By the time 1914 arrived and Archie was two, the boy was able to scribble a "B" next to his name in his grandmother's guest book in Windsor, presumably for "Billy." And by the time he reached the age of nine, in 1921, Archie's signature would appear in the same guest book with a clear, strong hand as "Archibald Cox, Jr."

The trips from New Jersey to Vermont were recorded each summer like the steady ticking of a clock. Runnemede Lodge was a red brick house with white pillars, built in 1825, that Grandmother Perkins had inherited as one of the twelve children of William M. Evarts. It was the second of six houses (two were later torn down) tucked behind a long, white picket fence surrounded by wide lawns and sweeping ferns that the statesman had purchased along Main Street to allow his children the privilege of living this idyllic lifestyle in perpetuity. They were six magnificent storybook houses, fanned out like a lost millionaire's row in this private, withdrawn, unpretentious New England town. Here the Cox family grew its own network of Yankee roots.

As Archibald Cox, Jr., grew up tall and lanky, with blond hair and a sculpted chin of determination, summers remained synonymous with Windsor: swimming in "the Pond" out back, canoeing up to the sluice gates, riding Morgan horses down old carriage roads laden with pine needles, visiting his Evarts cousins at their forty-room farmhouse-mansion (with thirteen baths) on Juniper Hill, hitting baseballs, and exploring Paradise. The hike over to Paradise was less than twenty minutes at a brisk pace. Across the dike, a hiker followed a path overgrown with wild honeysuckle bushes. Turtles and unseen pond creatures plopped into the water with each footstep. Cool winds and trails wound through the Evarts property, past lily pads and trickling water, into woods that gobbled up summertime like an enchanted forest. From the high woods of Paradise, one could see the very top of Mount Ascutney. It almost touched the sky, towering over the rest of the granite hills (if one squinted) like the head of a proud father, arms outstretched, watching over this special domain. It was an ideal hiding place in the 1920s, where boys and girls could think high thoughts, try out phrases, experiment with daring ideas. Here, the Cox children could appreciate the family's glimmering past in one eyeful. And create their own visions of the future.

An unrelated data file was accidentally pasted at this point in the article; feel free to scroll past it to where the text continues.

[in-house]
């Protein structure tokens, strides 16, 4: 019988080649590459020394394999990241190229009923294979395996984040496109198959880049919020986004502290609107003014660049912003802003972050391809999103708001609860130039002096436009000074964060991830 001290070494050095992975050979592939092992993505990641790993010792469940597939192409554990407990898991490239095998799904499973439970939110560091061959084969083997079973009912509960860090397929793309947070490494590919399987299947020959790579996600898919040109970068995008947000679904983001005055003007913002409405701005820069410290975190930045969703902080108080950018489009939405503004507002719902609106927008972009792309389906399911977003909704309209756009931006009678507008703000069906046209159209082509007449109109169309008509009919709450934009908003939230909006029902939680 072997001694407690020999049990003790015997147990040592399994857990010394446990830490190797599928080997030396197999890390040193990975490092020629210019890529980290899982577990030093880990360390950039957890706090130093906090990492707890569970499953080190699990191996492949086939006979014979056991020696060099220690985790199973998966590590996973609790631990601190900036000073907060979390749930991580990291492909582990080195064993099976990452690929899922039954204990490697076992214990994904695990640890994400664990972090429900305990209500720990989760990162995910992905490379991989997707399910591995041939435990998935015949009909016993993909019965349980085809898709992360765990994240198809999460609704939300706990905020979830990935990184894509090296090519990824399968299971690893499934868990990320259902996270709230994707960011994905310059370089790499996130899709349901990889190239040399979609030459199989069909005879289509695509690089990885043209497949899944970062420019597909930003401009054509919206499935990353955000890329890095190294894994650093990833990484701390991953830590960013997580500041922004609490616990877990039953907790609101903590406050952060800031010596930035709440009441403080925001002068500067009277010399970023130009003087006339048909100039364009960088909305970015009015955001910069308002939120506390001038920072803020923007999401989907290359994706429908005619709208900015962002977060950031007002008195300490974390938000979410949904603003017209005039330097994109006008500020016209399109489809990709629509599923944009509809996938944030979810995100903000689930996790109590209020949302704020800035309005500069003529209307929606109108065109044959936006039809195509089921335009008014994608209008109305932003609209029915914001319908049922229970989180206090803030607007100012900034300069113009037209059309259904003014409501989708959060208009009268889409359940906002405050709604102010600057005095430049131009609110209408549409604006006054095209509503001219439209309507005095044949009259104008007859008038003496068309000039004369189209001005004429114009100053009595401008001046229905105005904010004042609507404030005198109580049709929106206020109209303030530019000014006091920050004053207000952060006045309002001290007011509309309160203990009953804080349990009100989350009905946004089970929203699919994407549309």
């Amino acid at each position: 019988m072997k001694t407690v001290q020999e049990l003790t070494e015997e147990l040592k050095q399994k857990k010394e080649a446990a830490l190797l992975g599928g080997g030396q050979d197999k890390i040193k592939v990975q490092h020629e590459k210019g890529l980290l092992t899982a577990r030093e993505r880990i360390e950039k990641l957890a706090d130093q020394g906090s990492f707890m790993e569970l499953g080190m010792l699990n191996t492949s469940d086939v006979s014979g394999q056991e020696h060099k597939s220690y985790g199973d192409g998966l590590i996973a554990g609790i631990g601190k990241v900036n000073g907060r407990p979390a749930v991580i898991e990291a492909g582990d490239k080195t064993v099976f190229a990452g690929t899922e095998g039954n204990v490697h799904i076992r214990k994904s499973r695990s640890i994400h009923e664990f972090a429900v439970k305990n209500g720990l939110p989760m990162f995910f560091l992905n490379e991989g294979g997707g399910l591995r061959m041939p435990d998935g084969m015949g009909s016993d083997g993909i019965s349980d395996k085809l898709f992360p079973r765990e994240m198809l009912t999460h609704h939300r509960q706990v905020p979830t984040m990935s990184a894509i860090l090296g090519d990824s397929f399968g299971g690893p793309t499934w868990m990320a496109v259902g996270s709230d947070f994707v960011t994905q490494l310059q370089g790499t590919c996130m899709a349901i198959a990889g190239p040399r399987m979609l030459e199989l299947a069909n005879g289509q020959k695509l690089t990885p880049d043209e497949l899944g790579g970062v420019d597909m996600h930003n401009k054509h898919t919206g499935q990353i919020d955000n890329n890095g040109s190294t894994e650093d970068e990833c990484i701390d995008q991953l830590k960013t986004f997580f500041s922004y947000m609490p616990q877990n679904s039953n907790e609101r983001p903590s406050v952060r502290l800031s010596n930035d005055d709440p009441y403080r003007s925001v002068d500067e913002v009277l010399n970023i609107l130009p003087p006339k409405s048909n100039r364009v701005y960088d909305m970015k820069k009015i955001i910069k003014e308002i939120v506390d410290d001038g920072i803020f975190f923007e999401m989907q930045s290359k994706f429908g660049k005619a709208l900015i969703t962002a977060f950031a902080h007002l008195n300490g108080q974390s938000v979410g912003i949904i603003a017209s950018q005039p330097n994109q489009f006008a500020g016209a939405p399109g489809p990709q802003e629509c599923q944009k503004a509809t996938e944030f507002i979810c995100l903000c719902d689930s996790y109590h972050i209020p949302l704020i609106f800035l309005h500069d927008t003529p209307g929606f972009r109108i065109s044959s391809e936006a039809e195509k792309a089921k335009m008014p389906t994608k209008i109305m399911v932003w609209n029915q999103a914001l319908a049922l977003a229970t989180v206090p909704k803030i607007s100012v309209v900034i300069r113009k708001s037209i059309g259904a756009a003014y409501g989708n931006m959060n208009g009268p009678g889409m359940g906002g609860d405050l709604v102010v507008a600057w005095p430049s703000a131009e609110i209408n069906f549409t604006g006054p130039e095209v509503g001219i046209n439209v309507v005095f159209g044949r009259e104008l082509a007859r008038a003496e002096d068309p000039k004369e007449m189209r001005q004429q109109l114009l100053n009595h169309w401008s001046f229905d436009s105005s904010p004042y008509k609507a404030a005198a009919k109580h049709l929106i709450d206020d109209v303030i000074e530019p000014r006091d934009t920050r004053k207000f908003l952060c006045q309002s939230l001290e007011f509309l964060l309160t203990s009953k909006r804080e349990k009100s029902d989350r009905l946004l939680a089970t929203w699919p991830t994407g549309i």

In this isolated New England setting, Archie grew up steeped in the family history of William M. Evarts: the lineal relationship to American statesman Roger Sherman; the famous speeches bound in leather on the bookcase; the town hall and church and public library that his great-grandfather had helped found in the 1800s. These not only shaped Archie's interest in history from the earliest days, but gave him "a strong sense of continuity."